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While this controversial project remains ambitious and will surely bring in hundreds of thousands of tourists to the region, one wonders if this project is being carried out at the expense of several bridges in the region that are in dire need of attention. And the numbers are growing as more people come to the region for vacationing. By making the necessary repairs to the crossings, like in Sparnberg and here in Blankenstein, it will do more than provide safety for drivers, cyclists and hikers.

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A Map of the Bridges at the Thuringian-Bavarian border can be found here. The Selbitz Bridge is on the far left.

 

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Mystery Bridge Nr. 100: The Bridge at Fischweg in Chemnitz

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CHEMNITZ (GERMANY)- I’m going to be very honest for this mystery bridge, which is the 100th structure I’ve posted since launching the series in 2011. It was very, VERY difficult to decide which one to post next, for there was a large selection to choose from, ranging from an abandoned bridge along Route 66, a three-span through truss bridge in Oklahoma, a suspension bridge in India and this bridge. After some thorough consideration, I decided to go with the way that is the best in terms of my own merit as the structures have been mentioned by others in one way or another.

So here it comes: a through truss bridge that has been sitting on private land for a very long time, on the outskirts of a city that was for some time named after a Communist. Found by accident but not before almost getting my Volkswagen rammed into by a lorry behind me, who was cussing at me in Polish as he passed me by, after having parked my car off to the side. 😉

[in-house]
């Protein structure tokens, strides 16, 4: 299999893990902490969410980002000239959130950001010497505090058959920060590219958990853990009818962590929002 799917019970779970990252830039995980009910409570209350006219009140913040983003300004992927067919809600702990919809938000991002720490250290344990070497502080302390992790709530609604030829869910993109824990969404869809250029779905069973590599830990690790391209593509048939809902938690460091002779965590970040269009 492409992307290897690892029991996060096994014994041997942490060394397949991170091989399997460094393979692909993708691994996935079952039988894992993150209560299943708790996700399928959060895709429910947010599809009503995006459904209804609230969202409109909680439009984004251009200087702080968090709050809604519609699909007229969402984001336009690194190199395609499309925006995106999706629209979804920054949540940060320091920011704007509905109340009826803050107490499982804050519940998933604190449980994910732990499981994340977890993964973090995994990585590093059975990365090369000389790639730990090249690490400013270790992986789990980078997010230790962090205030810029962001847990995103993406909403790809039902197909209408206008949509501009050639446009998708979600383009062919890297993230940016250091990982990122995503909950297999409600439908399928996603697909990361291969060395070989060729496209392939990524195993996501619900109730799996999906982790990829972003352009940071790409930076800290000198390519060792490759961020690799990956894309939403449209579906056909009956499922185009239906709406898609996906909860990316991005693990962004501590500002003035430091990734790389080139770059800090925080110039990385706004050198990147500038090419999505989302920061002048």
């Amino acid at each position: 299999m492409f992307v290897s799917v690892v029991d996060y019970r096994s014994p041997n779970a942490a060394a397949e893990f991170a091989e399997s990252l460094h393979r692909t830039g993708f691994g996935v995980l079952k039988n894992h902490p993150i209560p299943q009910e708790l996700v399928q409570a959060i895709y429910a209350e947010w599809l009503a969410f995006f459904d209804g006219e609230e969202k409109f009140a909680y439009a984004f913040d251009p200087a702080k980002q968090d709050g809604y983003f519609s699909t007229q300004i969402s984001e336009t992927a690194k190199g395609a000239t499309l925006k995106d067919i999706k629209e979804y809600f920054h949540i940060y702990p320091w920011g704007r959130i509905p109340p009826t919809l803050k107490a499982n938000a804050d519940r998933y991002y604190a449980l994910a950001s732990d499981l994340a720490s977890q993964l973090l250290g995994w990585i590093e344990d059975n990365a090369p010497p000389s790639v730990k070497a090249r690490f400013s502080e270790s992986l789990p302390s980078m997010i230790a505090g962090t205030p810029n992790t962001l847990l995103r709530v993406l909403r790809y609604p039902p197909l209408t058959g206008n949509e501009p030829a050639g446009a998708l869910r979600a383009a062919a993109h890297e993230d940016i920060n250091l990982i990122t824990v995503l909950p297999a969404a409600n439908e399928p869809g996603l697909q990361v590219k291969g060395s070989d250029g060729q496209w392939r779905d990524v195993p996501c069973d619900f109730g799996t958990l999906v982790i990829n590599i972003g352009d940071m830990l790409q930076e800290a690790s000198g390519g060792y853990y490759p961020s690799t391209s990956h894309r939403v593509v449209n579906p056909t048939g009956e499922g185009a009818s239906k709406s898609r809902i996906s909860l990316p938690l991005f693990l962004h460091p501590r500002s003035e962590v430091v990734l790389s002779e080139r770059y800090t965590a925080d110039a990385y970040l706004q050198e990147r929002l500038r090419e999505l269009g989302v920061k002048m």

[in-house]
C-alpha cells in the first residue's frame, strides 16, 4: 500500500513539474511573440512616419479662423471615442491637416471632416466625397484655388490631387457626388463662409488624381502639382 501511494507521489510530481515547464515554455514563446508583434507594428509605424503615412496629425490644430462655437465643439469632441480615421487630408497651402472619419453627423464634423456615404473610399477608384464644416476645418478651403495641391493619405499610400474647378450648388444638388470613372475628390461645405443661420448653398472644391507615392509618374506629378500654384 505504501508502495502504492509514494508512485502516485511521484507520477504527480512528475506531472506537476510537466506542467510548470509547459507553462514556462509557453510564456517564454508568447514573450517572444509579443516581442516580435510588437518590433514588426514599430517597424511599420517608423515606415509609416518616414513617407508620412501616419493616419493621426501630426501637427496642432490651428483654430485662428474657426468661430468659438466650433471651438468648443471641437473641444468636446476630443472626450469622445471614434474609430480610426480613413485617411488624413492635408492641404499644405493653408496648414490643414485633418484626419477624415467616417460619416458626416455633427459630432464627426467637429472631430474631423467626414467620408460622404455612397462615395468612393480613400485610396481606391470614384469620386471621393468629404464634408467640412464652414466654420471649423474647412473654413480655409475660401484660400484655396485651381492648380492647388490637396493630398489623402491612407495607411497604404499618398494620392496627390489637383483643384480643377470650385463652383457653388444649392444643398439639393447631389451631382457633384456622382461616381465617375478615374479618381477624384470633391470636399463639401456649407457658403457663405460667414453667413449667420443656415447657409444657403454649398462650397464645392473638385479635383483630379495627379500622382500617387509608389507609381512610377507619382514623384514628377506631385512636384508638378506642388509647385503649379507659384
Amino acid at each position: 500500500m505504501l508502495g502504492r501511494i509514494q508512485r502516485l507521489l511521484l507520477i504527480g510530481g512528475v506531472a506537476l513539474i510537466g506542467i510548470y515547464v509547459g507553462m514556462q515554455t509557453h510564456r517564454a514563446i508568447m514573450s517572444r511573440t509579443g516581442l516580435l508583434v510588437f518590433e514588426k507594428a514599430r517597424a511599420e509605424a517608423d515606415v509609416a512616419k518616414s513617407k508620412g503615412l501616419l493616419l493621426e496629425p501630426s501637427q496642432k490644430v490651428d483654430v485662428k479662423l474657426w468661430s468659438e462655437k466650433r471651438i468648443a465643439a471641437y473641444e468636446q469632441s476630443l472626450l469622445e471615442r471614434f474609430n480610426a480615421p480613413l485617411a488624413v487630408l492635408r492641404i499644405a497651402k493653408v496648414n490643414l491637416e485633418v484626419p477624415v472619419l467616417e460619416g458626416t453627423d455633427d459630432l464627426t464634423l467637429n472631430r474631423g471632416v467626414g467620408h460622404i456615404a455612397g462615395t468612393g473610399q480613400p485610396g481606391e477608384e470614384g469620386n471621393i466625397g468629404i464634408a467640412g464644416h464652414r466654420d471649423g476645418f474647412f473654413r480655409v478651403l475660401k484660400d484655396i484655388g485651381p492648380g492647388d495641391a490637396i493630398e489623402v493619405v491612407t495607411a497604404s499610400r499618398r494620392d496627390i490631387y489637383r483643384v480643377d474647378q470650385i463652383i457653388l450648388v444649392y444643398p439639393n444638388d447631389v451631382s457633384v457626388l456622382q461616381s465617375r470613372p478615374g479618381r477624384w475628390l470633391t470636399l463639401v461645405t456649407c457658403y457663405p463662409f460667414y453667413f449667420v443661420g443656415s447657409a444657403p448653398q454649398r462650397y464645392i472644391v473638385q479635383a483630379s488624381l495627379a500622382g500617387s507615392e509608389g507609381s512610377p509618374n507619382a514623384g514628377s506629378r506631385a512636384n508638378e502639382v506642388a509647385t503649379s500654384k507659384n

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OK, the Polish guy part was fake news, but looking at the rest of the picture, one can see that you don’t need to fact-check this beauty.  The bridge is located just off Highway 107, three kilometers north of the Motorway A4 and the Exit Chemnitz-Glösa. It sits on private land next to the restaurant and hotel Landgasthof Draisdorf, around the curve.  It is an eight-panel Pratt through truss bridge, built using welded connections- meaning the beams are held together by gusset plates and are not inserted into the plates, like we would see in other truss bridges. The end posts are typical for many European truss bridges built during its time: vertical instead of angled. The portal and strut bracings feature V-laced bracings with curved heel bracings. The middle strut heels appear to be subdivided.  The bridge can be seen from the highway- although it is not recommended to stop because the highway curves around the Landgasthof and one could risk such a rear- ender plus an explanation with the police to follow.  The bridge is about 5-6 meters tall, about 30-35 meters long and 3 meters wide, judging by my presence at the bridge and the photos I took of the bridge. While the bridge is one of five known in Chemnitz, this is the only through truss bridge within the city limits, counting the village of Draisdorf, where it sits.